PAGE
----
These days there are book festivals everywhere you look, from the dizzy heights of Hay-on-Wye to the cultured calm of Cheltenham. Last weekend, however, I went out to the seaside to visit a festival that, in the words of one of the organisers, is ‘just a little bit different’.
The Portobello Book Festival is now in its ninth year. It’s run entirely by a group of enthusiastic volunteers, offers a wonderfully varied three-day programme of events – and it’s all absolutely free. More about how they manage this astonishing feat later, but first the events themselves.
I began my Saturday with Writers-in-Residence: What They Do and What They Learn, and I have to tell you I learned a lot. The only Writer-in-Residence (WIR) I’d ever heard of was attached to another library, many moons ago. I assumed he helped people edit their work. Saturday’s panel members had quite different stories to tell.
Local crime writer, journalist and musician (Crash Land is his latest), Doug Johnstone spent one day a week for a year with funeral directors William Purves as part of an Arts and Business Scotland initiative; what impressed him most were the employees’ wonderful people skills, their empathy and their expertise;
‘These guys have a week to organise what amounts to a sad wedding’
By contrast, poet and writer (he’s also co-editor of Bella Caledonia) Thomas Clark has a residency that many grown up little boys would fancy; he’s a WIR at a football club. The fact that the club is Selkirk FC, the oldest established club in the rugby-obsessed Borders, does nothing to dampen Clark’s enthusiasm, which was sparked when the club held a foodbank day. His hilarious, touching poems, written in Scots, are featured in match programmes and read out over the tannoy before games. People might have been suspicious about him at first, but he soon found a way to engage;
‘The Borders’ national sport is moaning’
Once he’d tapped into that, everyone wanted to tell him a story, and his love for the club is palpable;
‘At Selkirk it’s really about finding small consolations….Selkirk is about everyday life in a way that big clubs can’t be.’
The club’s archivist even dug out some poems written in the 1950s by the mysterious ‘Ball Boy’, proving that Clark isn’t the first to find a connection between football and poetry – and as he points out, the Border Ballads have been around for even longer than Selkirk FC.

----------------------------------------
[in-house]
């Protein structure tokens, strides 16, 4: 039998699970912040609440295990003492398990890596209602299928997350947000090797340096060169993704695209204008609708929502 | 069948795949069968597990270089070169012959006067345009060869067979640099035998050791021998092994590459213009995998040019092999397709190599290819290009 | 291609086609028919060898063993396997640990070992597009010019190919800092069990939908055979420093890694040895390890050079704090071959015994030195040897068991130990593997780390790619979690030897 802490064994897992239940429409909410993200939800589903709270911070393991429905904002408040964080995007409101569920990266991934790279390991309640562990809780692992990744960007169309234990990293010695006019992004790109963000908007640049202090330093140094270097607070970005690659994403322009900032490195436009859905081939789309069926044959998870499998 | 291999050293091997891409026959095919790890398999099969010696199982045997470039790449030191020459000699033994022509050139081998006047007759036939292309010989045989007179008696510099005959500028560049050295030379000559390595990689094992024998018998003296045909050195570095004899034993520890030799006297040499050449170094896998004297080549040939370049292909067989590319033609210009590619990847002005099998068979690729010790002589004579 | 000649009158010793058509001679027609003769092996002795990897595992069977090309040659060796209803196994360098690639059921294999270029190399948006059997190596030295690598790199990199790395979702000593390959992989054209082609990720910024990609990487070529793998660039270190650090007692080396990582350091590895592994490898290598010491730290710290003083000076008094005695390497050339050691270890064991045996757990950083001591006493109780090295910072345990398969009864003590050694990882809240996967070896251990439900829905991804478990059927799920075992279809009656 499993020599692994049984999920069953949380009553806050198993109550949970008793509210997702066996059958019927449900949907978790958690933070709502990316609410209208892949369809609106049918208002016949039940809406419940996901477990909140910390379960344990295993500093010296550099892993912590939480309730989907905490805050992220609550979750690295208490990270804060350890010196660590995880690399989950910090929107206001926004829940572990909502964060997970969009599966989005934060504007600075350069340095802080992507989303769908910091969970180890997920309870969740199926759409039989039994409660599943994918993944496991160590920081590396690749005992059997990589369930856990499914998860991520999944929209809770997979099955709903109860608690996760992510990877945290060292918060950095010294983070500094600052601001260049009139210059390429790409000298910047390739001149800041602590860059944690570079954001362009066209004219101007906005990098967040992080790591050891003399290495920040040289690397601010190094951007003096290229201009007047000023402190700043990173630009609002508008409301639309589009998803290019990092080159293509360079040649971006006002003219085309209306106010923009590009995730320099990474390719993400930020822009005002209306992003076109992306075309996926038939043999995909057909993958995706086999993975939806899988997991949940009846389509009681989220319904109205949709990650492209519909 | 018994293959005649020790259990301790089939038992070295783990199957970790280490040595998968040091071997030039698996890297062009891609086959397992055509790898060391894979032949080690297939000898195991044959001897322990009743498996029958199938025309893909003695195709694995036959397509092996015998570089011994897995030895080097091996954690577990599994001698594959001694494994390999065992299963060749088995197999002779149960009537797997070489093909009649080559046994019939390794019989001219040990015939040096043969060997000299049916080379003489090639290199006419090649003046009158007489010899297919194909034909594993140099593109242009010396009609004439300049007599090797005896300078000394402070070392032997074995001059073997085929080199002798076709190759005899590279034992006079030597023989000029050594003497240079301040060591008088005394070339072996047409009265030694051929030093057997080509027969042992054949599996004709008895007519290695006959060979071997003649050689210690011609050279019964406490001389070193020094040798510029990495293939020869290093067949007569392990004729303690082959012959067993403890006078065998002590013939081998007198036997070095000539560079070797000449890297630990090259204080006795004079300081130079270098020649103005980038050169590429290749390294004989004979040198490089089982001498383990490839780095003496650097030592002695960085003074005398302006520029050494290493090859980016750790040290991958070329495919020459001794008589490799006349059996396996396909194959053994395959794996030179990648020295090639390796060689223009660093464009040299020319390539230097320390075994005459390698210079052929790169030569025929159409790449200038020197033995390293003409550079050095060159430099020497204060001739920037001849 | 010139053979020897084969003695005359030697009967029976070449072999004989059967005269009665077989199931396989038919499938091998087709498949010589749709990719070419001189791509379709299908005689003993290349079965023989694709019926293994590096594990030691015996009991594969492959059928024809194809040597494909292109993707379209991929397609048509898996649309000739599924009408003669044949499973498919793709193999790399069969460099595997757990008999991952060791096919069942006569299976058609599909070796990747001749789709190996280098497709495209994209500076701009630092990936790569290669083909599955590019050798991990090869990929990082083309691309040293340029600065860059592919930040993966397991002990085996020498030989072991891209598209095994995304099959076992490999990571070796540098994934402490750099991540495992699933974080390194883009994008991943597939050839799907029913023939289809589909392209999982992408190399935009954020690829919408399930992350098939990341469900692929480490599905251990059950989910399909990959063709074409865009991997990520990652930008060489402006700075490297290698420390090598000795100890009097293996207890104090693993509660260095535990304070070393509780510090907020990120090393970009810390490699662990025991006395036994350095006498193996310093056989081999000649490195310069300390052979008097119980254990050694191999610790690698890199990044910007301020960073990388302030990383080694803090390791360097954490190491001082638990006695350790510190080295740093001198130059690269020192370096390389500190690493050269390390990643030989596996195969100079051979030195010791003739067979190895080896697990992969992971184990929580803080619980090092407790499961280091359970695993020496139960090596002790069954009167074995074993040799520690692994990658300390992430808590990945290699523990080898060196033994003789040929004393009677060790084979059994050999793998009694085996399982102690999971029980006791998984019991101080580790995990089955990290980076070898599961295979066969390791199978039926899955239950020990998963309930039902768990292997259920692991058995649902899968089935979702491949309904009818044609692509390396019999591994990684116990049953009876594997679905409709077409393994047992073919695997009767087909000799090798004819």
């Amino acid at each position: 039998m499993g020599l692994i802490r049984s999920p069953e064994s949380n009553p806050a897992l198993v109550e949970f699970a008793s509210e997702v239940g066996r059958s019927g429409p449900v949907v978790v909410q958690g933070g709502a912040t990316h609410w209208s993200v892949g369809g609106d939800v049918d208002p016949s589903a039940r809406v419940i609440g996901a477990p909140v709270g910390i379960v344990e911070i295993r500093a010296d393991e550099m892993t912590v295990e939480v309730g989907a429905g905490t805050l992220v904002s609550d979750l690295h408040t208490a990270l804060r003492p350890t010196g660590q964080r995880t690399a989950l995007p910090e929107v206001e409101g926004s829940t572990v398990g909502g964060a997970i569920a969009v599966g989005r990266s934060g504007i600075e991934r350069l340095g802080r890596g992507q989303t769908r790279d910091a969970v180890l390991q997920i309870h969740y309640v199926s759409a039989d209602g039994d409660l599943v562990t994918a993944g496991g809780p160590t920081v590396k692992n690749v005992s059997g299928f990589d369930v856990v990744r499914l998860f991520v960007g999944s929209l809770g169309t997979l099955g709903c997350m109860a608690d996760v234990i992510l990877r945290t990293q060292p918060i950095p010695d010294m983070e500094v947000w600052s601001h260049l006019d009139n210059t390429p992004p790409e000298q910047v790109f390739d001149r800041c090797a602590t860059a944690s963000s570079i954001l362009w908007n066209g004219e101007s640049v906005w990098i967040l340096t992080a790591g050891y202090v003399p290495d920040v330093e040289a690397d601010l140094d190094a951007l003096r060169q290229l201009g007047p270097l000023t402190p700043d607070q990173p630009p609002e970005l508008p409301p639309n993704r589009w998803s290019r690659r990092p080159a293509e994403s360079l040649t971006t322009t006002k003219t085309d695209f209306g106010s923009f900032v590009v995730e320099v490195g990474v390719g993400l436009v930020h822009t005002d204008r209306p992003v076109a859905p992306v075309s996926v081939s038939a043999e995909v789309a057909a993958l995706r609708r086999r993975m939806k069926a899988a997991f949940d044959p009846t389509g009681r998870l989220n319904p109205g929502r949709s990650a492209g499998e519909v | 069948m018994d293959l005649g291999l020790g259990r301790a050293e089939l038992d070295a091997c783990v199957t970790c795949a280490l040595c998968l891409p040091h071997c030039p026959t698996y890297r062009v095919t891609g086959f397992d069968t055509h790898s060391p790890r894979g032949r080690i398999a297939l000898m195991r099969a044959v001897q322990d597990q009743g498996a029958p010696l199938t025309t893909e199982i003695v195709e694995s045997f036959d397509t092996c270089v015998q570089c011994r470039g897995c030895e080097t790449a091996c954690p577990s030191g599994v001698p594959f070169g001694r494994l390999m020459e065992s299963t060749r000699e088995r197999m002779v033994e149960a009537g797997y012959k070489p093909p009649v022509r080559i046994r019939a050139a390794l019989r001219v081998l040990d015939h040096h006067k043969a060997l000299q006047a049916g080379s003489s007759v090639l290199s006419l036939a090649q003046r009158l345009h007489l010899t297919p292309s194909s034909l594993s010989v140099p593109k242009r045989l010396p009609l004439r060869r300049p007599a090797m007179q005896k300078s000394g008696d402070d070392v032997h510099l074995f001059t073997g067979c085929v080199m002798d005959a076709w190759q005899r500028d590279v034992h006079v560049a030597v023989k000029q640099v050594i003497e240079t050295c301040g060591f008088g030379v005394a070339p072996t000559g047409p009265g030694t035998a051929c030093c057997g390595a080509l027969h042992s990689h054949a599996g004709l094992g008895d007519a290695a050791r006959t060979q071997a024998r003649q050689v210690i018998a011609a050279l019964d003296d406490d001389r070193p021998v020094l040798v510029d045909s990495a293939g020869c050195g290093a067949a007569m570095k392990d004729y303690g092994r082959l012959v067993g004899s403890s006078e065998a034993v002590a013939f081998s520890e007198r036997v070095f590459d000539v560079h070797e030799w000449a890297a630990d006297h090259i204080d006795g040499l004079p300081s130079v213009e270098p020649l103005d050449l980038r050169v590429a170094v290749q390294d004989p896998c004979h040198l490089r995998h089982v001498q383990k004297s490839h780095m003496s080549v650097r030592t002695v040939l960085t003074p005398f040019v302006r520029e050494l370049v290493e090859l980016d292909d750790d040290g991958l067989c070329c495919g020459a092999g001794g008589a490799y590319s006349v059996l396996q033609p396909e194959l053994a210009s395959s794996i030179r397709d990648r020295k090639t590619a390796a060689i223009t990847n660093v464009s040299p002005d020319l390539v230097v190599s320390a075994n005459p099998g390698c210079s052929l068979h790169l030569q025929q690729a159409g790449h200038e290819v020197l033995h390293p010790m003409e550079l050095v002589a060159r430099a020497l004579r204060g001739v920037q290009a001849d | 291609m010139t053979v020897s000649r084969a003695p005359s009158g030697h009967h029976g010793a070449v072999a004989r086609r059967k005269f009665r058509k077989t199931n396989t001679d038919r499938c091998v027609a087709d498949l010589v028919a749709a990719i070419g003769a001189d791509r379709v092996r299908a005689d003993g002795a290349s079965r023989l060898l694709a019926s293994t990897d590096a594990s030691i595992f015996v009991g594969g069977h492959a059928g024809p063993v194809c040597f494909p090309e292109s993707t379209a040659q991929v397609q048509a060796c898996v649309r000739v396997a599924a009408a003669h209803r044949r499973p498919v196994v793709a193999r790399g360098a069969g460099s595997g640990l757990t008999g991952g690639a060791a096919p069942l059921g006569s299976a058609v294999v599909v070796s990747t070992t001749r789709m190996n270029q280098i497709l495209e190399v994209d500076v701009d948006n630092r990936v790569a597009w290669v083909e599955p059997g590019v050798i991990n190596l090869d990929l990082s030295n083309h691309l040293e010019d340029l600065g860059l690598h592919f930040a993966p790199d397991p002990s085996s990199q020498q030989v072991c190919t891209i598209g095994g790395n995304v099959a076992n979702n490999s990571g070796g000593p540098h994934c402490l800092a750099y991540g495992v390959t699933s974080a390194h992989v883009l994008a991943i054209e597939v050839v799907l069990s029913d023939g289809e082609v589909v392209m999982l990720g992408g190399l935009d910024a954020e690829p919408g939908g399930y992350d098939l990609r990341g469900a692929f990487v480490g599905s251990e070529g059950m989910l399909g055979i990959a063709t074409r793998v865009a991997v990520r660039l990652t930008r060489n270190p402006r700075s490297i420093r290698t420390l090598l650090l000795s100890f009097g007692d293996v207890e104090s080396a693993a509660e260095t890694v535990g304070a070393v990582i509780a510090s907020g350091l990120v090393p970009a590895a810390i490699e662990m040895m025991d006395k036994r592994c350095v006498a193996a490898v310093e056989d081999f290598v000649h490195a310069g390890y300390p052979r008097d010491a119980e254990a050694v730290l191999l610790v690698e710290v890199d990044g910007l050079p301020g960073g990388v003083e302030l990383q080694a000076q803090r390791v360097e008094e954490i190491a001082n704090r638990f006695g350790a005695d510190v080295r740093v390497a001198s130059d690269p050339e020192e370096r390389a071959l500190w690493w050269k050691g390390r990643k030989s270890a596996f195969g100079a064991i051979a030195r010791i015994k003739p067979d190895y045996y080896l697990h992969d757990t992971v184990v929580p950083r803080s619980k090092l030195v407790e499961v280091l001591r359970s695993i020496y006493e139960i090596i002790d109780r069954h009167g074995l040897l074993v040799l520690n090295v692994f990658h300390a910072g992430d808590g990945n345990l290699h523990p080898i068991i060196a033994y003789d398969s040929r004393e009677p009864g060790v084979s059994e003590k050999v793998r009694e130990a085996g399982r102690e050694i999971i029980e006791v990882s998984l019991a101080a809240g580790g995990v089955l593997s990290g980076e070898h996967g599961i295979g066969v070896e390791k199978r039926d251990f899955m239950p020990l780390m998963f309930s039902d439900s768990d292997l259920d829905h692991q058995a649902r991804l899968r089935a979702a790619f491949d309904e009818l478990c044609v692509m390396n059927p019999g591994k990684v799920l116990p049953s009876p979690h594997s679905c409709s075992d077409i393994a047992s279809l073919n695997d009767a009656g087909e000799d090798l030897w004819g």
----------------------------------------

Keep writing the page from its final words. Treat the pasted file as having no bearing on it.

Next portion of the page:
Acclaimed author Janice Galloway is something of a WIR junkie. She’s had residencies in art galleries, prisons, universities and even a distillery (she doesn’t drink – ‘what a disappointment I was’).
In the prisons she encountered a ‘huge sense of fun’ (Barlinnie), but also much sadness (Cornton Vale), her greatest challenge being to persuade people to write at all – they just wanted to talk. Men tried to flirt with her (‘they want to find out how to talk to women’), women wanted to tell her how awful their husbands were, but getting any of them to put pen to paper was another thing entirely; she had first to earn their trust. Some prison officers weren’t too happy with her either – they felt that the sessions were a treat for offenders who did not deserve one. Taking her three year old into a prison was unexpectedly successful, and in one of her best sessions lifers wrote letters to the younger men. It’s the women, however, that she still thinks of, and most of all those who would never see their children again;
‘The ones you remember are the ones who were inconsolable.’
This was an outstanding session, thanks not only to the excellent panellists but also the chairing expertise of Catherine Simpson, an author herself (Truestory.)
Natalie Fergie, Stella Hervey Birrell and Joanne Baird are all bloggers who love books; Natalie and Stella have even written them. In Books, Blogs and Blethers, they discussed blogging, debut novels, and how to get those novels published.
The inspiration for Natalie’s book The Sewing Machine came from an old machine she bought on Gumtree. Inside the bobbin she found a stash of old thread;
‘I realised I was holding people’s lives in my hands…that this sewing machine had a story.’
Stella describes her debut How Many Wrongs Make a Mr Right?’ as both chick lit and ‘a love song to Edinburgh’. It’s also about mental health, with a heroine who’s ‘better but not better’ and who makes some terrible mistakes with men.
Both writers achieved publication by non-traditional methods; Natalie used crowdfunding publisher Unbound, while Stella got a contract with Crooked Cat Books, an e-publisher who will also produce a paperback if an author’s e-sales are good enough. Stella’s were. The days of huge promotional budgets are long gone for most writers; Natalie and Stella had to handle their own publicity. Without book bloggers, they agreed, their books would be virtually unheard of – and that’s where people like Joanne come in.